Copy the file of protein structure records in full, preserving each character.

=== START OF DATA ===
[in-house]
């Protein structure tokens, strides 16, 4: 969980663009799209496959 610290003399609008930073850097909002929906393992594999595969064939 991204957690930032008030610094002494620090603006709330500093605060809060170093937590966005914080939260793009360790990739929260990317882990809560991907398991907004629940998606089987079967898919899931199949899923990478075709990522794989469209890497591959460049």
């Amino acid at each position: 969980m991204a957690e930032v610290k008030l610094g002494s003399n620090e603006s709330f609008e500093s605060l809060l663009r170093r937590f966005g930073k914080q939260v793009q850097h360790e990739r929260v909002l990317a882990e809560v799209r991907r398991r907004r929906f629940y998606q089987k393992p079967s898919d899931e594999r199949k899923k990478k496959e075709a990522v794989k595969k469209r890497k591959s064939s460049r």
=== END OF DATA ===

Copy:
[in-house]
């Protein structure tokens, strides 16, 4: 969980663009799209496959 610290003399609008930073850097909002929906393992594999595969064939 991204957690930032008030610094002494620090603006709330500093605060809060170093937590966005914080939260793009360790990739929260990317882990809560991907398991907004629940998606089987079967898919899931199949899923990478075709990522794989469209890497591959460049």
């Amino acid at each position: 969980m991204a957690e930032v610290k008030l610094g002494s003399n620090e603006s709330f609008e500093s605060l809060l663009r170093r937590f966005g930073k914080q939260v793009q850097h360790e990739r929260v909002l990317a882990e809560v799209r991907r398991r907004r929906f629940y998606q089987k393992p079967s898919d899931e594999r199949k899923k990478k496959e075709a990522v794989k595969k469209r890497k591959s064939s460049r």